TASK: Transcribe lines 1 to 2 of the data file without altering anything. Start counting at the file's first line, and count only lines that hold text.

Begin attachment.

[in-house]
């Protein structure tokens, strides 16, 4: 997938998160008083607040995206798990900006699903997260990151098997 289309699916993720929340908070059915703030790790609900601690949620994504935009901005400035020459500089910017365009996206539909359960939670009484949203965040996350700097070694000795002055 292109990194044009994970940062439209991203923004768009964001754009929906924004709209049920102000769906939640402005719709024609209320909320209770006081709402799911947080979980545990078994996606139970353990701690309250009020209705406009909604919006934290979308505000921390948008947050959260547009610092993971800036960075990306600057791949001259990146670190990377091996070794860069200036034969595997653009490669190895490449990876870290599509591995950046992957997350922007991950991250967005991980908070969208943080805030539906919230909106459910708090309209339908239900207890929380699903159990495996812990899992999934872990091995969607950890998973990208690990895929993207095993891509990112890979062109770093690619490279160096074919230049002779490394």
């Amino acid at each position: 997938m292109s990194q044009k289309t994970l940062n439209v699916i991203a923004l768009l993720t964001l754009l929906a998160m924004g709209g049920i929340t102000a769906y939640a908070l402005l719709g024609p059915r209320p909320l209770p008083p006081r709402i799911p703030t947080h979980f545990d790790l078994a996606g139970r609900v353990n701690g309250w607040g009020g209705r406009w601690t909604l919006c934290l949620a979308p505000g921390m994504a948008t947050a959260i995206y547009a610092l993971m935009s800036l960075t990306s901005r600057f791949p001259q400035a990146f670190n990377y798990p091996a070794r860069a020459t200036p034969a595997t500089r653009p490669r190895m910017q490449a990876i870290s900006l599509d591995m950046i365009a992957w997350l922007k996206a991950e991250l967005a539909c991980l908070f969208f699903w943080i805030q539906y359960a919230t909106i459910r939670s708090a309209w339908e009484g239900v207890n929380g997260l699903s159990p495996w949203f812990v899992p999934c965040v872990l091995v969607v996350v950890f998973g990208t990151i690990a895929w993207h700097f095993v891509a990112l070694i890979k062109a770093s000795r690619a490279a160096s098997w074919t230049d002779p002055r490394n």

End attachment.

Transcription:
[in-house]
């Protein structure tokens, strides 16, 4: 997938998160008083607040995206798990900006699903997260990151098997 289309699916993720929340908070059915703030790790609900601690949620994504935009901005400035020459500089910017365009996206539909359960939670009484949203965040996350700097070694000795002055 292109990194044009994970940062439209991203923004768009964001754009929906924004709209049920102000769906939640402005719709024609209320909320209770006081709402799911947080979980545990078994996606139970353990701690309250009020209705406009909604919006934290979308505000921390948008947050959260547009610092993971800036960075990306600057791949001259990146670190990377091996070794860069200036034969595997653009490669190895490449990876870290599509591995950046992957997350922007991950991250967005991980908070969208943080805030539906919230909106459910708090309209339908239900207890929380699903159990495996812990899992999934872990091995969607950890998973990208690990895929993207095993891509990112890979062109770093690619490279160096074919230049002779490394």